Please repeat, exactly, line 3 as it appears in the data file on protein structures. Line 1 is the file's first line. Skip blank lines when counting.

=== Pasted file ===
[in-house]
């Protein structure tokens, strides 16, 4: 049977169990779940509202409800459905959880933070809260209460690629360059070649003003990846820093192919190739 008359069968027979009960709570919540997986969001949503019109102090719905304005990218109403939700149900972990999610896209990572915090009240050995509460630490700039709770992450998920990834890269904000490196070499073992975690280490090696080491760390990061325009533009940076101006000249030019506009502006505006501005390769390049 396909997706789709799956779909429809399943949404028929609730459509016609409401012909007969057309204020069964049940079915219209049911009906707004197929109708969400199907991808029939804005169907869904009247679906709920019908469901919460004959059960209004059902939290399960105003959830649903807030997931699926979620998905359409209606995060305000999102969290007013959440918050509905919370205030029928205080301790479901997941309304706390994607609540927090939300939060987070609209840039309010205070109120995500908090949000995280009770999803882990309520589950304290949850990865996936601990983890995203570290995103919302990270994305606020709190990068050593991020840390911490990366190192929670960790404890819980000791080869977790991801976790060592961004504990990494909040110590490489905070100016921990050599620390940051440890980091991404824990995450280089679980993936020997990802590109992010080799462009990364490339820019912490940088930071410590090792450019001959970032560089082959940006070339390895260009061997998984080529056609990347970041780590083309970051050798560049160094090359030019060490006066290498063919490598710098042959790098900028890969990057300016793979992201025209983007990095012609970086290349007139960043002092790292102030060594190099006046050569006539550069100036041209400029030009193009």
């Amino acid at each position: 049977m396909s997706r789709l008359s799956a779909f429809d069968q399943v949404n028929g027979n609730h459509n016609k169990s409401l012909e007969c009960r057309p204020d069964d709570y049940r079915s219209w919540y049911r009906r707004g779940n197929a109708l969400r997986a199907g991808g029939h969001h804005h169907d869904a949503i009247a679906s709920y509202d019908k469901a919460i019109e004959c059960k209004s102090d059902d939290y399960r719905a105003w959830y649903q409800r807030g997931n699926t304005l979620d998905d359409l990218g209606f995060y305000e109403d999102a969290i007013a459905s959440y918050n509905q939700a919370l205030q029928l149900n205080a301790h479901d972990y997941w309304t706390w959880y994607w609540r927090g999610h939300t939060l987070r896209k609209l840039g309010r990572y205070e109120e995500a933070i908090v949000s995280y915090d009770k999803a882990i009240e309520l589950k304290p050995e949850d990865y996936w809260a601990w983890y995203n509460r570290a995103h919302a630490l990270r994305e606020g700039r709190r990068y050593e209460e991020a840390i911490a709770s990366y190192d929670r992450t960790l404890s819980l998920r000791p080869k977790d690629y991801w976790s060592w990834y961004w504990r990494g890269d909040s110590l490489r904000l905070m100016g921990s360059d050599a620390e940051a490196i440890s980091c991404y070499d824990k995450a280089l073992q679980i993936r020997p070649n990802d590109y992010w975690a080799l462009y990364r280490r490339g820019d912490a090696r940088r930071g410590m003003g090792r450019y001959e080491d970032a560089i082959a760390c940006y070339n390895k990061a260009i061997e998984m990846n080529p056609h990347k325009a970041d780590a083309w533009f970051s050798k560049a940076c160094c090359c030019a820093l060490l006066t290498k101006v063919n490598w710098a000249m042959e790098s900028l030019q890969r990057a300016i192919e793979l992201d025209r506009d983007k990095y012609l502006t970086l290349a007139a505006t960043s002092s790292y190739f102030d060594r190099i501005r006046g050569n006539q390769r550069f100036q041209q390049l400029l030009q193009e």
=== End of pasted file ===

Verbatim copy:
């Amino acid at each position: 049977m396909s997706r789709l008359s799956a779909f429809d069968q399943v949404n028929g027979n609730h459509n016609k169990s409401l012909e007969c009960r057309p204020d069964d709570y049940r079915s219209w919540y049911r009906r707004g779940n197929a109708l969400r997986a199907g991808g029939h969001h804005h169907d869904a949503i009247a679906s709920y509202d019908k469901a919460i019109e004959c059960k209004s102090d059902d939290y399960r719905a105003w959830y649903q409800r807030g997931n699926t304005l979620d998905d359409l990218g209606f995060y305000e109403d999102a969290i007013a459905s959440y918050n509905q939700a919370l205030q029928l149900n205080a301790h479901d972990y997941w309304t706390w959880y994607w609540r927090g999610h939300t939060l987070r896209k609209l840039g309010r990572y205070e109120e995500a933070i908090v949000s995280y915090d009770k999803a882990i009240e309520l589950k304290p050995e949850d990865y996936w809260a601990w983890y995203n509460r570290a995103h919302a630490l990270r994305e606020g700039r709190r990068y050593e209460e991020a840390i911490a709770s990366y190192d929670r992450t960790l404890s819980l998920r000791p080869k977790d690629y991801w976790s060592w990834y961004w504990r990494g890269d909040s110590l490489r904000l905070m100016g921990s360059d050599a620390e940051a490196i440890s980091c991404y070499d824990k995450a280089l073992q679980i993936r020997p070649n990802d590109y992010w975690a080799l462009y990364r280490r490339g820019d912490a090696r940088r930071g410590m003003g090792r450019y001959e080491d970032a560089i082959a760390c940006y070339n390895k990061a260009i061997e998984m990846n080529p056609h990347k325009a970041d780590a083309w533009f970051s050798k560049a940076c160094c090359c030019a820093l060490l006066t290498k101006v063919n490598w710098a000249m042959e790098s900028l030019q890969r990057a300016i192919e793979l992201d025209r506009d983007k990095y012609l502006t970086l290349a007139a505006t960043s002092s790292y190739f102030d060594r190099i501005r006046g050569n006539q390769r550069f100036q041209q390049l400029l030009q193009e």